Babalu is a Spanish-style tapas restaurant that offers comfortable outdoor seating and projects “I Love Lucy” episodes on the interior wall. The antiquated TV inspiration (“Babalu” was husband Ricky Ricardo’s theme song on the show) belies a distinctly modern approach to healthy eating. With menu items made from fresh produce from local farmers, sous chef Stephen Kruger says that about 90 percent of the menu is low-fat and healthy. It is also rife with ingredients that fulfill Herron’s criteria of “color”: Sun-dried tomatoes, corn, and fresh peppers are staples. Sous chef Eric Peters points out the tuna and fish tacos as distinctly healthy. “Even the calamari is fried with vegetable oil at a temperature that’s not going to absorb all the fatty oil,” Peters says. Of course, no Spanish meal (or any meal, arguably) is complete without a slurred rendition of “La Bamba,” and Babalu boasts an extensive alcohol selection. “Have a drink and then a glass of water,” Herron says for healthy drinking. Also, avoid the sugar-saturated sangria. Mezza, which claims to be the only strictly Lebanese restaurant in the Jackson area, is pioneered by Chef Maya Nahouli and serves healthy, authentic international food. The nutritious value of Lebanese cuisine, according to Nahouli, is based in three basic ingredients: “garlic, lemon juice, and olive oil—all fresh.” Try the batata, potatoes with a lemon juice zest, as an alternative to French fries. Sample the fattoush salad, a shredded cabbage mixture flavored with lemon juice and topped with toasted pita chips, and avoid fatty salad dressings. Herron recommends avoiding “whites” (flour, sugar and milk, for example), so opt for wheat pita bread with dishes. It is not just the content but also the size of meals that can make food healthy or not. Both Peters and Nahouli attest that the Spanish and Lebanese traditions of small plates encourage sharing, thus fostering a sense of community about the meal. “Mezza” means “appetizer” in Lebanese. “It’s all about the appetizers in Lebanon,” Nahouli says. Fortunately, small portions augment the nutritious value of the meal. “Smaller portions leave you full but not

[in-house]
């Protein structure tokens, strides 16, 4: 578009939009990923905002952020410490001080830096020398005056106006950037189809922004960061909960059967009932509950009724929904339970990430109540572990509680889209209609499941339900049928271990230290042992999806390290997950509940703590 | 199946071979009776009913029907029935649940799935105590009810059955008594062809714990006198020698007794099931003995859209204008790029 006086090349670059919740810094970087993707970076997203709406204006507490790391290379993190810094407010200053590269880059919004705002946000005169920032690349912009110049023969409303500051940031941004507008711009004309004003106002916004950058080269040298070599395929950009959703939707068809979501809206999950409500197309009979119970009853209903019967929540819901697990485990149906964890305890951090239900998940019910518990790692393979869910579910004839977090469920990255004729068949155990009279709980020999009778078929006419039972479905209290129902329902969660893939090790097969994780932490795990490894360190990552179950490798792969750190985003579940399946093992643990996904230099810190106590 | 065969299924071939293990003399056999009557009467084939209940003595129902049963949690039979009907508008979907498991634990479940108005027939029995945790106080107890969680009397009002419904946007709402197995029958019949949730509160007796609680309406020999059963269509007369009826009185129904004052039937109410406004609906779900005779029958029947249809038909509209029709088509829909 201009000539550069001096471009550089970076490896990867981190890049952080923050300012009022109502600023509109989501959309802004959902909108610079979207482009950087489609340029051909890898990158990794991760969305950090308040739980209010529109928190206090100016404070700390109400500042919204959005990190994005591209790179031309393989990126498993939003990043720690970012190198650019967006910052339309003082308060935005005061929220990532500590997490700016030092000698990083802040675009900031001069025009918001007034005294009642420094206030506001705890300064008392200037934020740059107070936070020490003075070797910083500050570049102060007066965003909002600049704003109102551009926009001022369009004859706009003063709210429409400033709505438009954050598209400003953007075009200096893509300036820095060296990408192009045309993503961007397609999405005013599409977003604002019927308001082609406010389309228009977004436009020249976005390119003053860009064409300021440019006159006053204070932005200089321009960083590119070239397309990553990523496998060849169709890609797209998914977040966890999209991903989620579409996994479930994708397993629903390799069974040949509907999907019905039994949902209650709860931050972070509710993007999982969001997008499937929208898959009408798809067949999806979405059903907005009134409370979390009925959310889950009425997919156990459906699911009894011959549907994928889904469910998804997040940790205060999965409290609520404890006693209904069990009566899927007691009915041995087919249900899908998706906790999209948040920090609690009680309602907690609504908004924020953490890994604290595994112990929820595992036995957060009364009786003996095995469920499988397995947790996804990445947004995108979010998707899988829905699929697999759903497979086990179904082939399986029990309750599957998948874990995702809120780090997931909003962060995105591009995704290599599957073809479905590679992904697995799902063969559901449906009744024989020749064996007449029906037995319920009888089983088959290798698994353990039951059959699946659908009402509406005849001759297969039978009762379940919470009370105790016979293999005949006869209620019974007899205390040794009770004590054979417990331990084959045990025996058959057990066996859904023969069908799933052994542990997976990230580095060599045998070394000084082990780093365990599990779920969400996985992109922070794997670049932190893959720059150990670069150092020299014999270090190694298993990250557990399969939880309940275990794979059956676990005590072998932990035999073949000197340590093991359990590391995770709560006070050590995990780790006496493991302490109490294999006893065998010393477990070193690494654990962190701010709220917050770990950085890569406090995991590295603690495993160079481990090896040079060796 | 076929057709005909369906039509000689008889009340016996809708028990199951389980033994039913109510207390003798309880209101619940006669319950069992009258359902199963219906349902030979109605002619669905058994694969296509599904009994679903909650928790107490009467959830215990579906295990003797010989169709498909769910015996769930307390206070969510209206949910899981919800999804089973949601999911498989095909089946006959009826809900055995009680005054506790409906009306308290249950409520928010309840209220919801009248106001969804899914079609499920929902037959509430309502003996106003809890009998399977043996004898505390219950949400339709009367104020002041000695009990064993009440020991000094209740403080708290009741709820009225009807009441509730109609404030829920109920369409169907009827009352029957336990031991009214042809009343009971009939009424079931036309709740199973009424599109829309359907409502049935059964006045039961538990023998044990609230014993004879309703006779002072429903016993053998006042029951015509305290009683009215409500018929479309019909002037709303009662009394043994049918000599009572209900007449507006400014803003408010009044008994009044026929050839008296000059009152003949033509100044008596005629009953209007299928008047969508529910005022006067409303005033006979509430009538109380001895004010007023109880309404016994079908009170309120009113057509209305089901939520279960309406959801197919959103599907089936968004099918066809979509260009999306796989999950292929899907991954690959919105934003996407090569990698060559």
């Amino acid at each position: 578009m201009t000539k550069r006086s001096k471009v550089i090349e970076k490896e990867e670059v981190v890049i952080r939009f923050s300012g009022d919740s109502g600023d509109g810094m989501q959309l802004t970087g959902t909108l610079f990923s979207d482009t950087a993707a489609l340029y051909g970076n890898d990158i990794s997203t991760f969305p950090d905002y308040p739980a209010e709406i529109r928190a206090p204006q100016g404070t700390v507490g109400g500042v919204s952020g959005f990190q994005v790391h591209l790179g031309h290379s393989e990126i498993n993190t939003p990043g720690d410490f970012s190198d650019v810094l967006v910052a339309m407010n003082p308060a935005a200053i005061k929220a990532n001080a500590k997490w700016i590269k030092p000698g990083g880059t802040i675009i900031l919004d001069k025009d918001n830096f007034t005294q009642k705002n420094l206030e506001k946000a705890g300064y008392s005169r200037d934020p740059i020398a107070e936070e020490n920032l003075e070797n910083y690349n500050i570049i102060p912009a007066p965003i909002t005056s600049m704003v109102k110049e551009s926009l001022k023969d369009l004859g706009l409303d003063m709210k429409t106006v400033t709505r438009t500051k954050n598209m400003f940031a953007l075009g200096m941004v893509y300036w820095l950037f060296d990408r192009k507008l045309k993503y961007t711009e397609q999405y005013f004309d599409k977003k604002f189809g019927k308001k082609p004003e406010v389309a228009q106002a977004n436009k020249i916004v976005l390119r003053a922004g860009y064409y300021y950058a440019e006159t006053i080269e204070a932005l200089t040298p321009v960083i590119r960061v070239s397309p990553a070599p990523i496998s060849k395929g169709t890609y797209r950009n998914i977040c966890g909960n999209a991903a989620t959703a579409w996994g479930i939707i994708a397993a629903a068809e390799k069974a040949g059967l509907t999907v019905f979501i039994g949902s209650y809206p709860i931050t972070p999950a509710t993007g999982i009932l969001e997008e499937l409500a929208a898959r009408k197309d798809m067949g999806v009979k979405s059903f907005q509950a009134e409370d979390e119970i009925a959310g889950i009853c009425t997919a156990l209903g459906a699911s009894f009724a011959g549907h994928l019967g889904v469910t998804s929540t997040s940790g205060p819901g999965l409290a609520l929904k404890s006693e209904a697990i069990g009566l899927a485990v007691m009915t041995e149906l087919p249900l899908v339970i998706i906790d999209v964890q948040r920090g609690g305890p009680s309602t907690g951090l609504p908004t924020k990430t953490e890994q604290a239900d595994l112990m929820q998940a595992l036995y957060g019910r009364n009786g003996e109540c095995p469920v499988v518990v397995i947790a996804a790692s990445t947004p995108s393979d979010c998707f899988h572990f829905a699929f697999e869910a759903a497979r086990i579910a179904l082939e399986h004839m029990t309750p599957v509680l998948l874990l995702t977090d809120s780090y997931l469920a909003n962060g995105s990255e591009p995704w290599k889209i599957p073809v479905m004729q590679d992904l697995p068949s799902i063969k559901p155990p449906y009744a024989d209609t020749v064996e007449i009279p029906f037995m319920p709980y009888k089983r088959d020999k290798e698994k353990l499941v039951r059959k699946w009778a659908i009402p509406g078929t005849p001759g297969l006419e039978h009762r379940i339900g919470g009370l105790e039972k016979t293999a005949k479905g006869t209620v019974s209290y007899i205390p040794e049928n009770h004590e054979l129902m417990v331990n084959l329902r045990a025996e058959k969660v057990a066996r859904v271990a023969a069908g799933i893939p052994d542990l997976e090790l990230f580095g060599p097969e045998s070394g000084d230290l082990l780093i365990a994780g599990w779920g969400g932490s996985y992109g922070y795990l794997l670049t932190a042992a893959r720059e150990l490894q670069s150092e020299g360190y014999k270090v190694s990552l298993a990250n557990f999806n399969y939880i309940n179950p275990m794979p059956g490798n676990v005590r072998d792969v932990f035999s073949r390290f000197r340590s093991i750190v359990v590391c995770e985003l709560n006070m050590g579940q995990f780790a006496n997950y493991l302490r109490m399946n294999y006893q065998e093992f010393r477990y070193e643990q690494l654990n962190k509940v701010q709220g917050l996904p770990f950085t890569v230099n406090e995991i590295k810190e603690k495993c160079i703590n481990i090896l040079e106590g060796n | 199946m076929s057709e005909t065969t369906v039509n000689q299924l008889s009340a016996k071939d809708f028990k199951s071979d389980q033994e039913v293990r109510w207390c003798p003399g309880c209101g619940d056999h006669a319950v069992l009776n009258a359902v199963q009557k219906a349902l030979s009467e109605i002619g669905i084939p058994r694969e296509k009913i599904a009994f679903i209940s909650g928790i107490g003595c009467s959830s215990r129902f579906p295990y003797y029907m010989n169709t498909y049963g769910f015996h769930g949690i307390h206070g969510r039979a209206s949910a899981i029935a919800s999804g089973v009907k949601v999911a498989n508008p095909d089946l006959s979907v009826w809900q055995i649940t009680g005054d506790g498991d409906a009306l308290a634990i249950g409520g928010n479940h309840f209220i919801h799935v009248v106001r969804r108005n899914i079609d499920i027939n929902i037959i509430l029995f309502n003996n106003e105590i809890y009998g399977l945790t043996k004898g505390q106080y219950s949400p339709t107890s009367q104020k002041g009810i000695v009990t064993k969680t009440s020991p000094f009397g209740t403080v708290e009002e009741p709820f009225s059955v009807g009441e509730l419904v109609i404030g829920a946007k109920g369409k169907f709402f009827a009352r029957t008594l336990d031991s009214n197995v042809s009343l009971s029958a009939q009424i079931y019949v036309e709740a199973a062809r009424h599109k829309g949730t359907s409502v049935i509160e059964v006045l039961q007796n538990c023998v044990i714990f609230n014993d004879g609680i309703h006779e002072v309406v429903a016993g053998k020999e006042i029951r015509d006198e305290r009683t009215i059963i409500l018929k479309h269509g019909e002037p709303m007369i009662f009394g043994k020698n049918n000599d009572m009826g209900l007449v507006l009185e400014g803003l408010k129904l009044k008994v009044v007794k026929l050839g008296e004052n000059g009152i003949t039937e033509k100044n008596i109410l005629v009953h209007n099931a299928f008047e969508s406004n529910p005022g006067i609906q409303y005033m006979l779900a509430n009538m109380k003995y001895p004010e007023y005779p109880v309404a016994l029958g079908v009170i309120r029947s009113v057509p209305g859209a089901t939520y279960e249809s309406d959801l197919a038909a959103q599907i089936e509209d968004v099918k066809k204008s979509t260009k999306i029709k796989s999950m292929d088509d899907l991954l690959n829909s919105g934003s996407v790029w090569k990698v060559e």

stuffed, so you’re not having to unbutton your pants,” Peters says. But what about international cuisines not served in small portions à la the Babalu and Mezza examples? “Consider (your meal) two meals,” Herron says. “Get a to-go box, and take half off the plate and put it in there.” AMELIA SENTER